Planting Lilacs (Syringa)

Planting Lilacs (Syringa) Information

By Barbara Fahs, Garden Guides Contributor

About Lilacs

Lilacs rank as one of the world's most beautiful and fragrant flowering plants. A member of the olive family, the Syringa genus includes 20 to 25 species of lilacs that are native to Europe and Asia. They form attractive perennial shrubs that can grow up to 30 feet tall. Lilacs normally produce their fragrant light purple flowers in the spring and are deciduous in winter.

Site Preparation

Lilacs prefer a slightly alkaline soil, but can tolerate clay or sandy soils. Work some compost or humus into the soil before planting as this will help to nourish the plant and to keep the soil moist during dry spells. Favor areas such as hillsides or other locales where your plants will not be in standing water.

Special Features

In the language of flowers, purple colored lilacs symbolize first love, while the white-flowering varieties represent youthful innocence. Lilacs are typically grown for their beauty and fragrant flowers. Common lilac is the state flower of New Hampshire, as it stands for the hardy character of that state's people.

Choosing a Variety

Common lilac (Syringa vulgaris) and French lilac are most likely the varieties you will find at nurseries, although many types exist. However, if you can find several different varieties, lilacs' relatively short blooming period can be extended through staggered plantings.


The fastest way to get a blooming lilac bush is to buy a young plant from a nursery. Even then, you might need to wait for two or three years to see and smell your first lilac flowers. Starting lilacs from seed can be difficult and if you succeed, you will need to wait four or five years for your plant to bloom.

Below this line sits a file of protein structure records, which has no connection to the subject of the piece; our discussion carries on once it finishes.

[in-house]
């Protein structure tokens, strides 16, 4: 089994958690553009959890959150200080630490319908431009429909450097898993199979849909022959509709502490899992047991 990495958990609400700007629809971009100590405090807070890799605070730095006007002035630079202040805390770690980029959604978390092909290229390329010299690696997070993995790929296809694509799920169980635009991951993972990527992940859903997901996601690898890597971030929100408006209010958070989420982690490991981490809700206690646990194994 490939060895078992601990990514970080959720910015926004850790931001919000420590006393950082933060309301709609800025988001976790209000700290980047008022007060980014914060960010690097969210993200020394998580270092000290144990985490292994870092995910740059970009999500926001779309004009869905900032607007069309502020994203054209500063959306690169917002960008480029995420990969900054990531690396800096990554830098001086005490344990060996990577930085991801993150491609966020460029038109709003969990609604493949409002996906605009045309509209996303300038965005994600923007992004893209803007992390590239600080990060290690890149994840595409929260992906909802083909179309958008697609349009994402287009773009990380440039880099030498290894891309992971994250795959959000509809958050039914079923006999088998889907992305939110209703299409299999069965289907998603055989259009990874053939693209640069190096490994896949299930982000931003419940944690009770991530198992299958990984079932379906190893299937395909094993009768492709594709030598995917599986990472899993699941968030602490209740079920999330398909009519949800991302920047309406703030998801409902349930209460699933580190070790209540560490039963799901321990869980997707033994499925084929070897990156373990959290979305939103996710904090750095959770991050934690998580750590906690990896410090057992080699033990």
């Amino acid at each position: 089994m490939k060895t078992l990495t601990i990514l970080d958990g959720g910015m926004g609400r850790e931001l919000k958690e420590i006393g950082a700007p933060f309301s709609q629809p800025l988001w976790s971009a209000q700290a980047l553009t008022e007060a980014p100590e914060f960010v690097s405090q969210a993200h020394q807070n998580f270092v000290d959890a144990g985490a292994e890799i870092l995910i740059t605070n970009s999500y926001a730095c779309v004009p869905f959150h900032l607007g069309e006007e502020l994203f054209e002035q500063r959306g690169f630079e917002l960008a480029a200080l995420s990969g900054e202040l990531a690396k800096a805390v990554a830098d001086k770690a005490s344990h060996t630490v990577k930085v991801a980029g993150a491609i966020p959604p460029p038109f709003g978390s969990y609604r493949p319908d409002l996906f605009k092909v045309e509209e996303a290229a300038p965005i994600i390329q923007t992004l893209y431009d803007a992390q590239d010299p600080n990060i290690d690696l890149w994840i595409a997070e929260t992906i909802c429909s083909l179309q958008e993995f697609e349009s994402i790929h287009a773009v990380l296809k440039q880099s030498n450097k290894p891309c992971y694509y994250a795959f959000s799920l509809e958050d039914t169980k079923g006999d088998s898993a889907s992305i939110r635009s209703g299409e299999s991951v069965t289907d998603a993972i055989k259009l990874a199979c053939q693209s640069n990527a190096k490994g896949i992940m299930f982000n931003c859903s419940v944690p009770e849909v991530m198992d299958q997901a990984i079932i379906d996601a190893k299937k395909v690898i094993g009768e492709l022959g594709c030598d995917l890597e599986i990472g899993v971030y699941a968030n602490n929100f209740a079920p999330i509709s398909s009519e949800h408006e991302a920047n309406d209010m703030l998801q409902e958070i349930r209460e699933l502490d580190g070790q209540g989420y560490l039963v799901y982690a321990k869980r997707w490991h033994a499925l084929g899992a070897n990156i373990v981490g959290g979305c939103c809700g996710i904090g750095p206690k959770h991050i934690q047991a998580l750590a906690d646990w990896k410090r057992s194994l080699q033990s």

You can take shoots from an existing plant and start them in pots. Shoots pop up at the base of older plants and are attached to the root system, so try to dig up as much root as possible for the best success. When your young shoots are robustly growing, transplant them to the garden, add some compost to the planting hole and plant three to five shoots in an area to make certain that at least one survives. Try to transplant in early spring when the weather is cool, as they do not care for hot, dry weather.


Lilacs are very carefree and will provide you with many years of enjoyment. The older wood on lilac bushes is what produces the most flowers, so avoid pruning. However, it's a good practice to snip off spent flowers. If you begin seeing powdery mildew, to which lilacs are prone, dust with natural sulfur powder and perhaps do some pruning around the plant to improve air circulation. Lilacs like moist soil, but make sure the area where they are located doesn't get waterlogged. You don't need to fertilize your lilacs more than once a year, in the early spring. They thrive with a bit of general-purpose fertilizer, especially one that is high in phosphorus, which promotes blooming. Avoid high nitrogen fertilizers because they will encourage vegetative growth and discourage blooming. A good way to stimulate blooming is to collect some fireplace ash and spread it around the base of your lilacs.

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